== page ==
Fashion and lifestyle website You Do You declares it won’t be bound by the gender binary. Launched Monday, the web community offers only agender fashion, beauty and lifestyle content.
YDY was born when Kristiina Wilson, 37-year-old CEO and editor in chief, noticed a lack of platforms for people who don’t necessarily associate with either gender.
“I wear a lot of menswear, and had to bounce around from different stores and websites to put things together,” she explains to Mashable. “I started trying to find a site that combined genders, or actually obliterated gender constructs. Finding nothing, I decided to start my own site exploring gender-free fashion.”
A photo posted by You Do You (@you.do.u) on Aug 19, 2015 at 1:10pm PDT
YDY wants to bring both the consumers and producers of unisex fashion together with editorials, celebrity interviews and news stories, according to the site. So far, it includes a designer feature on Timo Weiland, agender model spotlights, new designers, beauty looks and original photoshoots.
Wilson brought aboard Logan Jackson as creative director and Casey Geren as managing editor to help YDY go from just an idea to an physical website.
The idea is exactly what the title says: “Just do your thing and be yourself, and no one is going to question you,” Wilson explains.
All three creators have a background in fashion. Wilson started as documentary photographer before becoming a full time fashion photographer. Jackson, 24, has a background in art and fashion photography. Geren, 32, has experience as a hairstylist and male groomer in the beauty industry and is the former editor in chief of Icon Magazine.
The website is for everyone: LGBTQ and everyone outside of that sphere.
“We should all feel free to explore fashion and beauty and find what works for us, no matter how we identify,” she says. “We just want to get rid of the gender binary system that is so prevalent in fashion, and in life; it seems outdated and silly at this point.”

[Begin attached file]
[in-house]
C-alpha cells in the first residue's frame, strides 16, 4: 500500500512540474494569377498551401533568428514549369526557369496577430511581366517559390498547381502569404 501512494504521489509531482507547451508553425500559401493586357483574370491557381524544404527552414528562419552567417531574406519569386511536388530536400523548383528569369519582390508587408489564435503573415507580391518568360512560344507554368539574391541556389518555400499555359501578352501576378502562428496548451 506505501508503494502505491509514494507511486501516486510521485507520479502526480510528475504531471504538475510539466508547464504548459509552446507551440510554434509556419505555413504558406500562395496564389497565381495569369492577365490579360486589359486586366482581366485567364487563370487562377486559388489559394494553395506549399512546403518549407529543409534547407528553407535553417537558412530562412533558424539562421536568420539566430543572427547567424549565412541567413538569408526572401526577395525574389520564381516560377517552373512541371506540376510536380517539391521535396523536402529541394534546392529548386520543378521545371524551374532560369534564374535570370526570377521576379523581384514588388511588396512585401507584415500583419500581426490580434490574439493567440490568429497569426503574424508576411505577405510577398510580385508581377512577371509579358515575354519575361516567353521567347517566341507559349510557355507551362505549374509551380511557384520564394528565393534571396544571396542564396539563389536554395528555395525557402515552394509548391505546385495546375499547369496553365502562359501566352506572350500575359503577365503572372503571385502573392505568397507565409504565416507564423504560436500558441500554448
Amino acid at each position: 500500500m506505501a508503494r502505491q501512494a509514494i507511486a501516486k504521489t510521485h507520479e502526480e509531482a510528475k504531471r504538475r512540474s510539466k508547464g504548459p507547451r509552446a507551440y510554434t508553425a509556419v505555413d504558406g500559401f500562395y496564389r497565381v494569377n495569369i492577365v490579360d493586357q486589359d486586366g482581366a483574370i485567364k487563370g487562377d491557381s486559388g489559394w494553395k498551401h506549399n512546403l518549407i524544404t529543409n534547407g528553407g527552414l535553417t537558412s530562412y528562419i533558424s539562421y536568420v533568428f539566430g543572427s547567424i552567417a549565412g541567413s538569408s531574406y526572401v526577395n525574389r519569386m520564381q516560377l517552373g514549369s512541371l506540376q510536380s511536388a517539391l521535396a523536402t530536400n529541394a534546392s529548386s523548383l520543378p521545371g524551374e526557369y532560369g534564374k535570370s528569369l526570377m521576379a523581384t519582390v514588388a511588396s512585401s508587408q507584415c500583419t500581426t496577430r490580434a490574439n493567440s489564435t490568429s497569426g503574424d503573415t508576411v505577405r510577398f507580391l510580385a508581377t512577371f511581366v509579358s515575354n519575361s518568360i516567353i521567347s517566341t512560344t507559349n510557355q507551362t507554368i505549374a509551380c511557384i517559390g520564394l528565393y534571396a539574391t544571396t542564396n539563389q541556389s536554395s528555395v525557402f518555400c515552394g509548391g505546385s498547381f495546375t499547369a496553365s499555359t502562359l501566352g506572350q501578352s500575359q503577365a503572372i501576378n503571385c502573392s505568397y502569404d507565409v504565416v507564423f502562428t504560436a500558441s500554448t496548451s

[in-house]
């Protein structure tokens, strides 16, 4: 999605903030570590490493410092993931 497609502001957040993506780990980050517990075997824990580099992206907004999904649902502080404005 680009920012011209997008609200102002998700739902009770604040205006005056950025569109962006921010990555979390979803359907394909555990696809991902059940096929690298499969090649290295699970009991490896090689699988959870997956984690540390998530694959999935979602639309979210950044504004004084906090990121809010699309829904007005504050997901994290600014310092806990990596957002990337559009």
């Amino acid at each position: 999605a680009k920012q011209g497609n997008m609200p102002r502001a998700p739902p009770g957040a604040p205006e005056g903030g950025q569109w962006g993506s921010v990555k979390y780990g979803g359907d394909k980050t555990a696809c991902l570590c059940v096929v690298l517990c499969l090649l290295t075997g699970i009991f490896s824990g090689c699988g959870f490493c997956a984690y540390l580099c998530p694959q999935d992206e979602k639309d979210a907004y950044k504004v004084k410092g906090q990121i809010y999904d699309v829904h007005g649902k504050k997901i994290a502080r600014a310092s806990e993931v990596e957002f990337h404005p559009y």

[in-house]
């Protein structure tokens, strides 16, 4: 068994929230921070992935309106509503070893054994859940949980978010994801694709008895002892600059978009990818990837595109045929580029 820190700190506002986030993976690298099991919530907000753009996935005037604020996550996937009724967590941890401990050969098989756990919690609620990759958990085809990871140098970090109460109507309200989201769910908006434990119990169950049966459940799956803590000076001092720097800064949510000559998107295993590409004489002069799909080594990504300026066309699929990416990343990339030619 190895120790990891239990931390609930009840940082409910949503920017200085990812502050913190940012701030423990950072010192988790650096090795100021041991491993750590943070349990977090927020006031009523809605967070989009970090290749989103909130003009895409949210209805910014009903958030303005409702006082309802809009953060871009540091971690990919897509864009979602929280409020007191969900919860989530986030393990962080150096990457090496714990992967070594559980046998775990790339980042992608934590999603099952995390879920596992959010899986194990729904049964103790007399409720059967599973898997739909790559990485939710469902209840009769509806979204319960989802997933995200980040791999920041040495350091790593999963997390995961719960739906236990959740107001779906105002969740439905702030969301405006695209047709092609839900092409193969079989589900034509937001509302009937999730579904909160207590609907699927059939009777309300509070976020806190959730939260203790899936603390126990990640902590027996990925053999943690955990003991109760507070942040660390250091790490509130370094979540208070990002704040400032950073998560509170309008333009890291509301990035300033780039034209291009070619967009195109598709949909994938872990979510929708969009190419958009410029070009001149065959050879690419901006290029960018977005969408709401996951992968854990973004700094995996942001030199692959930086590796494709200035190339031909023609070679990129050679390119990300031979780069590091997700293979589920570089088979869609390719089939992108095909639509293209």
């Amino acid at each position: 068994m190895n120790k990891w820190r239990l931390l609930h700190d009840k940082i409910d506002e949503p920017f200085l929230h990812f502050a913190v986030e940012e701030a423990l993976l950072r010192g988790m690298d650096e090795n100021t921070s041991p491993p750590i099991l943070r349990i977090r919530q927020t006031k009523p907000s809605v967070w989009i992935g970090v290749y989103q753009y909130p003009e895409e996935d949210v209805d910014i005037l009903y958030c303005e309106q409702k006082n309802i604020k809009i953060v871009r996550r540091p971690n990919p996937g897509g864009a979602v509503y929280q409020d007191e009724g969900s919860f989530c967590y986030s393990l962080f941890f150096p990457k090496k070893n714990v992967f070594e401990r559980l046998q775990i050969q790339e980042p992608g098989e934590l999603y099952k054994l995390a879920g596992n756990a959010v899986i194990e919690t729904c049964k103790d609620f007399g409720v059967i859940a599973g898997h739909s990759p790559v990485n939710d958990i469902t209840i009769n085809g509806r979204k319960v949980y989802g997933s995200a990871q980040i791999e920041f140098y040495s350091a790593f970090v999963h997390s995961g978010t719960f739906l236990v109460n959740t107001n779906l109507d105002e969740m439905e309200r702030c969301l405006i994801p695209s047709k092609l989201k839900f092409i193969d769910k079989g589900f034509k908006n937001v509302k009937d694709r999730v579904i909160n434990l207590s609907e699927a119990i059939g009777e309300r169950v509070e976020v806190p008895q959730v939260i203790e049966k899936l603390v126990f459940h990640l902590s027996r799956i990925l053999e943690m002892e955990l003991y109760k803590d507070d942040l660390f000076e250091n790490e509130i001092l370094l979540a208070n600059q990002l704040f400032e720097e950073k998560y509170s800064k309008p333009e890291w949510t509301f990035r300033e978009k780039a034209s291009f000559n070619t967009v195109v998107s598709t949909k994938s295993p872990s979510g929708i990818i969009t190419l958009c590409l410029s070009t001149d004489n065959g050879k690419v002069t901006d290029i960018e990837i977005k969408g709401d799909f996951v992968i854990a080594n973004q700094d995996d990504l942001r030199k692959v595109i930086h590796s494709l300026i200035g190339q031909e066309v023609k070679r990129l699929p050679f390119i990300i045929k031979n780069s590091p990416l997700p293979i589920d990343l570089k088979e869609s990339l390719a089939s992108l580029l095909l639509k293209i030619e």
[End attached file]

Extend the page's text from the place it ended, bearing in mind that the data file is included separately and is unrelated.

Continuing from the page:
“YDY is for anyone and everyone who is not fully satisfied with the state of fashion, whether it be the industry’s lack of diversity, or the feeling of separation in the way that clothing is marketed,” Jackson adds. “It is also here to build confidence in people, to give people knowledge of new things and new people, and really just to act as a platform for this new and hopefully permanent wave in fashion.”
A photo posted by You Do You (@you.do.u) on Jul 14, 2015 at 10:39am PDT
“We will not give into industry standards of exclusion. You Do You exists to provide inspiration and guidance for anyone’s self expression, whomever they may be,” Geren says.
“The agender market is growing and growing because people are more open now to dressing against gender norms, but also because the clothes are super cool and wearable,” Wilson notes.
A photo posted by You Do You (@you.do.u) on Aug 11, 2015 at 10:51am PDT
“It’s not even about being futuristic or rebellious; it is about setting a new standard that blurs categories,” says Jackson.
The founders know they risk a lot of negative feedback by working within a controversial space like gender.
“It is intimidating to start something that can carry a lot of political and idealogical weight, and you never know how people will react, especially those who are dealing with gender identity in a way that affects them seriously,” Jackson says. “But that is why I think YDY is a good thing — not because I or Kristiina or Casey have the final say on anything in these industries, but because we wanted to invite people to this space so that they could illustrate something new and important. And maybe that will create a change.”
A photo posted by You Do You (@you.do.u) on Aug 8, 2015 at 1:43pm PDT
As the site expands, the founders plan to continue collaborating with agender designers as well as offer advice to designers on how to approach unisex clothing. They want to spotlight more artists, celebrities and products in original editorials.
“There is not only a buzz but a movement happening in today’s society. I’d like to see You Do You leading the way by continuing to provide original content and dedicating our website to inclusion for all,” says Geren.
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